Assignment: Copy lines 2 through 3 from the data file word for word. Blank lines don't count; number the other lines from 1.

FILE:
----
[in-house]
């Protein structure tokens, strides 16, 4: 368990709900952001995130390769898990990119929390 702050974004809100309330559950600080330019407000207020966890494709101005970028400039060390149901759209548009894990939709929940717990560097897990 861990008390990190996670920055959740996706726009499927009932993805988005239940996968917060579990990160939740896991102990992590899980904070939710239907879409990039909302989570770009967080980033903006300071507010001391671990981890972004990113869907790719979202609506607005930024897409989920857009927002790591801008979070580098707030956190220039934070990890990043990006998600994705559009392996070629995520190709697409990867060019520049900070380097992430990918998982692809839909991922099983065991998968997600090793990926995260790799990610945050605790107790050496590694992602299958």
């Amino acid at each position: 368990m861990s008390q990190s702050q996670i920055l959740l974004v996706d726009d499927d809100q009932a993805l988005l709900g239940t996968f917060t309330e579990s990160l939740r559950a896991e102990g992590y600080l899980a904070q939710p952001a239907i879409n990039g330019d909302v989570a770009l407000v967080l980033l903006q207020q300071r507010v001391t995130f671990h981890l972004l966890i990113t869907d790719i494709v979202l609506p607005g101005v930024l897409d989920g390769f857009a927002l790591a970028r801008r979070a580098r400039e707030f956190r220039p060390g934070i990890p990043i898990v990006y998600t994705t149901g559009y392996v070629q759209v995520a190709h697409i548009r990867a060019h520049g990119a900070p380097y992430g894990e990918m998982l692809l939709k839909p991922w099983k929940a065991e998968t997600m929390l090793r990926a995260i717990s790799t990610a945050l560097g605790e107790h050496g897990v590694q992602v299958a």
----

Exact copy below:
């Protein structure tokens, strides 16, 4: 368990709900952001995130390769898990990119929390 702050974004809100309330559950600080330019407000207020966890494709101005970028400039060390149901759209548009894990939709929940717990560097897990 861990008390990190996670920055959740996706726009499927009932993805988005239940996968917060579990990160939740896991102990992590899980904070939710239907879409990039909302989570770009967080980033903006300071507010001391671990981890972004990113869907790719979202609506607005930024897409989920857009927002790591801008979070580098707030956190220039934070990890990043990006998600994705559009392996070629995520190709697409990867060019520049900070380097992430990918998982692809839909991922099983065991998968997600090793990926995260790799990610945050605790107790050496590694992602299958």
């Amino acid at each position: 368990m861990s008390q990190s702050q996670i920055l959740l974004v996706d726009d499927d809100q009932a993805l988005l709900g239940t996968f917060t309330e579990s990160l939740r559950a896991e102990g992590y600080l899980a904070q939710p952001a239907i879409n990039g330019d909302v989570a770009l407000v967080l980033l903006q207020q300071r507010v001391t995130f671990h981890l972004l966890i990113t869907d790719i494709v979202l609506p607005g101005v930024l897409d989920g390769f857009a927002l790591a970028r801008r979070a580098r400039e707030f956190r220039p060390g934070i990890p990043i898990v990006y998600t994705t149901g559009y392996v070629q759209v995520a190709h697409i548009r990867a060019h520049g990119a900070p380097y992430g894990e990918m998982l692809l939709k839909p991922w099983k929940a065991e998968t997600m929390l090793r990926a995260i717990s790799t990610a945050l560097g605790e107790h050496g897990v590694q992602v299958a």